Questions about headphone amps vs. range of headphone impedances and sensitivities - AVS Forum
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post #1 of 18 Old 02-20-2013, 01:18 PM - Thread Starter
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I'm in the design phase for a DIY headphone-amplifier project, and am trying to understand the requirements.

In some ways, it seems harder to design a dinky little headphone amplifier than to design a power amp.

Loudspeaker impedances range from 2 Ohms to 16 Ohms, clustering around 8 Ohms. The max is only 8x the min (and the range is more typically 4-10 Ohms).

Headphone impedances range from 12 Ohms to > 600 Ohms, for normal headphones. The max is > 50x the min. (Electrostatics are way higher, but they require special amplifiers and so my questions don't apply to them.)

Headphone sensitivities range from < 80 dB/V to > 140 dB/V, which is a gigantic difference.

For a headphone amplifier to be able to drive high-impedance/low-sensitivity headphones and low-impedance/high-sensitivity headphones, without under-driving the former and without over-driving the latter seems to be pretty much impossible with fixed gain.

Yet most headphone amplifiers have fixed gain. Do they just not drive some headphones, and users select the headphone amps that match their particular headphones? What if they have more than one pair, with different impedances and/or sensitivities?

Some headphone amplifiers have switchable gain, but even the ones I found online with three gain options only cover about 20 dB of variation, well short of the 60 dB needed to cover the range of headphone sensitivities.

What am I missing?

My system? Google for: Martin Logan 420 CLX Descent Stage Summit
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post #2 of 18 Old 02-21-2013, 12:11 AM
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There are so many things to take into consideration, i would suggest you start to read up on how to.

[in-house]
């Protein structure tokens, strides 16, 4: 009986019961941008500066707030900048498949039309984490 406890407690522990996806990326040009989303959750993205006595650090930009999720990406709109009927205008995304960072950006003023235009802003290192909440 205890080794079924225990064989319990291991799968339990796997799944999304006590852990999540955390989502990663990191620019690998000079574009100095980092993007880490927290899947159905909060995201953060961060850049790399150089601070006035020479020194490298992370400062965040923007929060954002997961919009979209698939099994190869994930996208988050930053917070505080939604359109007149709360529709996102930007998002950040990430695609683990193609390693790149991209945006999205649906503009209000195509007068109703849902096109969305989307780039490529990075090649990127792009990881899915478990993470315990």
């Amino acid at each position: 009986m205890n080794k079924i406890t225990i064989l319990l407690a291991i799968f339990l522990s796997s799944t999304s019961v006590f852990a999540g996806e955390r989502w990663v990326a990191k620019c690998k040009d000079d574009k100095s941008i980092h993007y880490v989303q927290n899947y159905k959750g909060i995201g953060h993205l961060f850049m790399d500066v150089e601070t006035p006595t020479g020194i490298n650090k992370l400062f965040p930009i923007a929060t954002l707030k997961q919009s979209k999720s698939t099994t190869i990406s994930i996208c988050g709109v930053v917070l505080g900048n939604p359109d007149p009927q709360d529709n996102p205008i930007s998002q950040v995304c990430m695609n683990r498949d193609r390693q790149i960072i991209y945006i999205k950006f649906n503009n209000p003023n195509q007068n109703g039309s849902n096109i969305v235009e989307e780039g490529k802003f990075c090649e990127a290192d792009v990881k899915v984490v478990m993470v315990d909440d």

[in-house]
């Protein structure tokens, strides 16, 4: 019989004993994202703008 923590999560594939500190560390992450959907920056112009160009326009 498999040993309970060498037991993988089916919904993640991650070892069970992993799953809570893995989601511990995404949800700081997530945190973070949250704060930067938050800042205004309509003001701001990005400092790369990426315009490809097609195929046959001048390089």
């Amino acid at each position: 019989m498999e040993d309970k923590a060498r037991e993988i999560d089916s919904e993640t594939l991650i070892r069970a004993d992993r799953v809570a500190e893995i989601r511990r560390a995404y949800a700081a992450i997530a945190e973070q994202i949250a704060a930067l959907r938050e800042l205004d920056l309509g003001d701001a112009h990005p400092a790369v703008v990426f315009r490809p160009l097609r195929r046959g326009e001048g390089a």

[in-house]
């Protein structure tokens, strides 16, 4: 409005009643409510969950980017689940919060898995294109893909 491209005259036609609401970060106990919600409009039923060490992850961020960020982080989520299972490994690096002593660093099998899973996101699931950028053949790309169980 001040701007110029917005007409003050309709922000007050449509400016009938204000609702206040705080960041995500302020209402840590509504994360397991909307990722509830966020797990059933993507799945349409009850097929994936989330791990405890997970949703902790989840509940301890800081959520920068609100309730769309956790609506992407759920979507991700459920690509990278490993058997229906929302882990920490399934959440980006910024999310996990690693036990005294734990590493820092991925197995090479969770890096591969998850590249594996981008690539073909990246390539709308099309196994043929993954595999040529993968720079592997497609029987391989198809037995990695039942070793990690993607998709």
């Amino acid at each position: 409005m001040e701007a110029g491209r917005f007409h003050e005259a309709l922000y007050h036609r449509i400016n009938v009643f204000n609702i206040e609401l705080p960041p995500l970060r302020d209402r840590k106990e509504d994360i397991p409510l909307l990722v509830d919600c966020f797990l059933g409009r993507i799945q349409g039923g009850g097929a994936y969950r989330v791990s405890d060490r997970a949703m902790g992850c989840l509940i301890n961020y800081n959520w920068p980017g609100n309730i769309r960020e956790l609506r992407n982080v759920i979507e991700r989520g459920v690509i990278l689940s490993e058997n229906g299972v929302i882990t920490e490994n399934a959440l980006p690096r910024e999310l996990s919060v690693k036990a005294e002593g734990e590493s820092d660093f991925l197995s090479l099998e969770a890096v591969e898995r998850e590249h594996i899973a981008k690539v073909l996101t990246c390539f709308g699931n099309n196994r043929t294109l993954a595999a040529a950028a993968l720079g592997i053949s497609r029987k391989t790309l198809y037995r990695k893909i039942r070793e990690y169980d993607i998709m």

Here is a link that might start you in the right path. http://headwize.com/?page_id=79

Kevin Gilmore knows his stuff so you might want to start reading what he says about head amps.

ss
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post #3 of 18 Old 02-21-2013, 07:33 AM - Thread Starter
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Mr. Gilmore seems confused about feedback. He should read up on it here: http://www.linearaudio.nl/Documents/Volume_1_BP.pdf.

http://nwavguy.blogspot.com/2011/07/o2-headphone-amp.html

My question was not about circuit philosophy, it is a question with quantifiable values that needs a quantifiable answer.

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post #4 of 18 Old 02-21-2013, 08:15 AM
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http://www.mav-audio.com/

These guys seem to have solved all the problems that you cite.
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post #5 of 18 Old 02-21-2013, 08:45 AM - Thread Starter
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Quote:
Originally Posted by Tazishere View Post

http://www.mav-audio.com/

These guys seem to have solved all the problems that you cite.

.1% THD. I'm shooting for less than .001 %.

My system? Google for: Martin Logan 420 CLX Descent Stage Summit
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post #6 of 18 Old 02-21-2013, 11:17 AM
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Quote:
Originally Posted by jimshowalter View Post

I'm in the design phase for a DIY headphone-amplifier project, and am trying to understand the requirements.

In some ways, it seems harder to design a dinky little headphone amplifier than to design a power amp.

Loudspeaker impedances range from 2 Ohms to 16 Ohms, clustering around 8 Ohms. The max is only 8x the min (and the range is more typically 4-10 Ohms).

Headphone impedances range from 12 Ohms to > 600 Ohms, for normal headphones. The max is > 50x the min. (Electrostatics are way higher, but they require special amplifiers and so my questions don't apply to them.)

Headphone sensitivities range from < 80 dB/V to > 140 dB/V, which is a gigantic difference.

For a headphone amplifier to be able to drive high-impedance/low-sensitivity headphones and low-impedance/high-sensitivity headphones, without under-driving the former and without over-driving the latter seems to be pretty much impossible with fixed gain.

Yet most headphone amplifiers have fixed gain.

I question this because so many of the headphone amplifiers that I own, some consumer (FIIO), some pro (Rane) have gain controls. I have one (Boostaroo) that does not have a gain control. Then there are the portable digital players (Sansa Clip+ and Fuze)) that of course have a gain control.
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Some headphone amplifiers have switchable gain, but even the ones I found online with three gain options only cover about 20 dB of variation, well short of the 60 dB needed to cover the range of headphone sensitivities.

What am I missing?

Apparently, all of the many headphone amps that have gain controls???